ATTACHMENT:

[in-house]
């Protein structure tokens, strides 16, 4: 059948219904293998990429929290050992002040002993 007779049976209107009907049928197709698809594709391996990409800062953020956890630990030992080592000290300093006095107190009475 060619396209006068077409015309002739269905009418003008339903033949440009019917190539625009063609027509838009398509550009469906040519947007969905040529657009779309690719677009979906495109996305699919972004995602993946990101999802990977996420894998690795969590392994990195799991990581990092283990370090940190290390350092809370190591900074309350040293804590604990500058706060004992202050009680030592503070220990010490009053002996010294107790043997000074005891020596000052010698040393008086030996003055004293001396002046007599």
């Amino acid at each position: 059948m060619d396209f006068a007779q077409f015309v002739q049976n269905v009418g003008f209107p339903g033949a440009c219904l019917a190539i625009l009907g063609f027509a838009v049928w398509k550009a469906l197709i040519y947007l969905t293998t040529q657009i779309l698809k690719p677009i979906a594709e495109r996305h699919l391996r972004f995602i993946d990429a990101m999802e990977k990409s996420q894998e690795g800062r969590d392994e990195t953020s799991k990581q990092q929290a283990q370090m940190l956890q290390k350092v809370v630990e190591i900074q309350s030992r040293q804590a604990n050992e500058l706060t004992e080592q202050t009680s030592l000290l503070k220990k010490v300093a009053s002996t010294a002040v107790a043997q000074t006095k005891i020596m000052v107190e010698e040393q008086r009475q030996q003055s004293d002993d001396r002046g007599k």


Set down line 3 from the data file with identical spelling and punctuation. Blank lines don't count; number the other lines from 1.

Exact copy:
């Amino acid at each position: 059948m060619d396209f006068a007779q077409f015309v002739q049976n269905v009418g003008f209107p339903g033949a440009c219904l019917a190539i625009l009907g063609f027509a838009v049928w398509k550009a469906l197709i040519y947007l969905t293998t040529q657009i779309l698809k690719p677009i979906a594709e495109r996305h699919l391996r972004f995602i993946d990429a990101m999802e990977k990409s996420q894998e690795g800062r969590d392994e990195t953020s799991k990581q990092q929290a283990q370090m940190l956890q290390k350092v809370v630990e190591i900074q309350s030992r040293q804590a604990n050992e500058l706060t004992e080592q202050t009680s030592l000290l503070k220990k010490v300093a009053s002996t010294a002040v107790a043997q000074t006095k005891i020596m000052v107190e010698e040393q008086r009475q030996q003055s004293d002993d001396r002046g007599k």